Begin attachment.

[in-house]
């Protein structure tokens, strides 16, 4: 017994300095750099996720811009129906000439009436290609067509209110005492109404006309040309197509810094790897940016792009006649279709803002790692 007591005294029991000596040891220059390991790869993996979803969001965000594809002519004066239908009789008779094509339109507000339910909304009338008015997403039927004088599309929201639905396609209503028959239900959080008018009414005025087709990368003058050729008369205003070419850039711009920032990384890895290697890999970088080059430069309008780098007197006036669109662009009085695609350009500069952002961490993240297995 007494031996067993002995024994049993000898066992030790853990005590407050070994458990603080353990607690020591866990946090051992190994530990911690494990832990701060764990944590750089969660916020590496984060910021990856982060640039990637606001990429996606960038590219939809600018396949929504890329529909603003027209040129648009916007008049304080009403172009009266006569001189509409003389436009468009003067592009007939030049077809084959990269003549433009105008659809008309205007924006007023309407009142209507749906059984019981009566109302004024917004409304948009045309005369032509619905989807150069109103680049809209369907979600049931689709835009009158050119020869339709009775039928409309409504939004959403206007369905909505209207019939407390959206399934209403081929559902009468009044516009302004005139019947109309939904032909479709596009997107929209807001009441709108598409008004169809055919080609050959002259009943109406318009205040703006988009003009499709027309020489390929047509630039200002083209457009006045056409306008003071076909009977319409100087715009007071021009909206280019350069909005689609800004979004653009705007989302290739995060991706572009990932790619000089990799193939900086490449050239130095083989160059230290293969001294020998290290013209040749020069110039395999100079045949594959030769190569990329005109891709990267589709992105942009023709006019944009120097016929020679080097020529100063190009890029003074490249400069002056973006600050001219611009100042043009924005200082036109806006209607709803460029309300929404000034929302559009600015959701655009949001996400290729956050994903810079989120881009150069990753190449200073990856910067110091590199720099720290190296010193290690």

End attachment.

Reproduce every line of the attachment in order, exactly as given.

[in-house]
């Protein structure tokens, strides 16, 4: 017994300095750099996720811009129906000439009436290609067509209110005492109404006309040309197509810094790897940016792009006649279709803002790692 007591005294029991000596040891220059390991790869993996979803969001965000594809002519004066239908009789008779094509339109507000339910909304009338008015997403039927004088599309929201639905396609209503028959239900959080008018009414005025087709990368003058050729008369205003070419850039711009920032990384890895290697890999970088080059430069309008780098007197006036669109662009009085695609350009500069952002961490993240297995 007494031996067993002995024994049993000898066992030790853990005590407050070994458990603080353990607690020591866990946090051992190994530990911690494990832990701060764990944590750089969660916020590496984060910021990856982060640039990637606001990429996606960038590219939809600018396949929504890329529909603003027209040129648009916007008049304080009403172009009266006569001189509409003389436009468009003067592009007939030049077809084959990269003549433009105008659809008309205007924006007023309407009142209507749906059984019981009566109302004024917004409304948009045309005369032509619905989807150069109103680049809209369907979600049931689709835009009158050119020869339709009775039928409309409504939004959403206007369905909505209207019939407390959206399934209403081929559902009468009044516009302004005139019947109309939904032909479709596009997107929209807001009441709108598409008004169809055919080609050959002259009943109406318009205040703006988009003009499709027309020489390929047509630039200002083209457009006045056409306008003071076909009977319409100087715009007071021009909206280019350069909005689609800004979004653009705007989302290739995060991706572009990932790619000089990799193939900086490449050239130095083989160059230290293969001294020998290290013209040749020069110039395999100079045949594959030769190569990329005109891709990267589709992105942009023709006019944009120097016929020679080097020529100063190009890029003074490249400069002056973006600050001219611009100042043009924005200082036109806006209607709803460029309300929404000034929302559009600015959701655009949001996400290729956050994903810079989120881009150069990753190449200073990856910067110091590199720099720290190296010193290690």